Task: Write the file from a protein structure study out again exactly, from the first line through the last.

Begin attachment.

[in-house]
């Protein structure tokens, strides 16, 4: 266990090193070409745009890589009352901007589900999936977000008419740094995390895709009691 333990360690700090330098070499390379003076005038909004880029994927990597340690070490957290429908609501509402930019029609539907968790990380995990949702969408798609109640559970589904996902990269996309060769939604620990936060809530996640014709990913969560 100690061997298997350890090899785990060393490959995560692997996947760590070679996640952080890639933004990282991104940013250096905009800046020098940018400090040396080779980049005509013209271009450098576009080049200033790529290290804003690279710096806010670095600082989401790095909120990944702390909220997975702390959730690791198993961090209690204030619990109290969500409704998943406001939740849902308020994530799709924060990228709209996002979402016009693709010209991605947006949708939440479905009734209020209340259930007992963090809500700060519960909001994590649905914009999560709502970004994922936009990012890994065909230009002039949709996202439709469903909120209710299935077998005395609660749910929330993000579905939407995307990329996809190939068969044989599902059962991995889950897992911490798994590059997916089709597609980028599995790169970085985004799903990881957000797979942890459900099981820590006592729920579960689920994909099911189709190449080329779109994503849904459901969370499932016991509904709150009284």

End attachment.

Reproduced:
[in-house]
């Protein structure tokens, strides 16, 4: 266990090193070409745009890589009352901007589900999936977000008419740094995390895709009691 333990360690700090330098070499390379003076005038909004880029994927990597340690070490957290429908609501509402930019029609539907968790990380995990949702969408798609109640559970589904996902990269996309060769939604620990936060809530996640014709990913969560 100690061997298997350890090899785990060393490959995560692997996947760590070679996640952080890639933004990282991104940013250096905009800046020098940018400090040396080779980049005509013209271009450098576009080049200033790529290290804003690279710096806010670095600082989401790095909120990944702390909220997975702390959730690791198993961090209690204030619990109290969500409704998943406001939740849902308020994530799709924060990228709209996002979402016009693709010209991605947006949708939440479905009734209020209340259930007992963090809500700060519960909001994590649905914009999560709502970004994922936009990012890994065909230009002039949709996202439709469903909120209710299935077998005395609660749910929330993000579905939407995307990329996809190939068969044989599902059962991995889950897992911490798994590059997916089709597609980028599995790169970085985004799903990881957000797979942890459900099981820590006592729920579960689920994909099911189709190449080329779109994503849904459901969370499932016991509904709150009284």